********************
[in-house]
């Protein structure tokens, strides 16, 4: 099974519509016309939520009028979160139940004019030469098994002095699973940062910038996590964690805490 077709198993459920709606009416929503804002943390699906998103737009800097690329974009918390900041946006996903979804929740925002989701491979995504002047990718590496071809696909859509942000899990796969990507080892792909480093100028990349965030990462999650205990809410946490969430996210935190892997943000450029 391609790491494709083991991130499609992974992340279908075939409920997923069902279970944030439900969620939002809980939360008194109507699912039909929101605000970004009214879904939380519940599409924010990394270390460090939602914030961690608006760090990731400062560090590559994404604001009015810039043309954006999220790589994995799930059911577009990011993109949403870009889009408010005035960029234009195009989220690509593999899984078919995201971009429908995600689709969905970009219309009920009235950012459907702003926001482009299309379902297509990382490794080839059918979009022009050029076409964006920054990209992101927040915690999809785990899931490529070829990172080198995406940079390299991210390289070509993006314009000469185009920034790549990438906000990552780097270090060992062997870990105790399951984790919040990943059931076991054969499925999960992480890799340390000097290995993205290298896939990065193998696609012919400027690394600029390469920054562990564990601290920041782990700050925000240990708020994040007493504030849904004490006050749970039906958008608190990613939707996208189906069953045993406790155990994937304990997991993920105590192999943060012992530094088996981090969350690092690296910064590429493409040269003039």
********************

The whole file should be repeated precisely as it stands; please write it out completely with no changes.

[in-house]
């Protein structure tokens, strides 16, 4: 099974519509016309939520009028979160139940004019030469098994002095699973940062910038996590964690805490 077709198993459920709606009416929503804002943390699906998103737009800097690329974009918390900041946006996903979804929740925002989701491979995504002047990718590496071809696909859509942000899990796969990507080892792909480093100028990349965030990462999650205990809410946490969430996210935190892997943000450029 391609790491494709083991991130499609992974992340279908075939409920997923069902279970944030439900969620939002809980939360008194109507699912039909929101605000970004009214879904939380519940599409924010990394270390460090939602914030961690608006760090990731400062560090590559994404604001009015810039043309954006999220790589994995799930059911577009990011993109949403870009889009408010005035960029234009195009989220690509593999899984078919995201971009429908995600689709969905970009219309009920009235950012459907702003926001482009299309379902297509990382490794080839059918979009022009050029076409964006920054990209992101927040915690999809785990899931490529070829990172080198995406940079390299991210390289070509993006314009000469185009920034790549990438906000990552780097270090060992062997870990105790399951984790919040990943059931076991054969499925999960992480890799340390000097290995993205290298896939990065193998696609012919400027690394600029390469920054562990564990601290920041782990700050925000240990708020994040007493504030849904004490006050749970039906958008608190990613939707996208189906069953045993406790155990994937304990997991993920105590192999943060012992530094088996981090969350690092690296910064590429493409040269003039």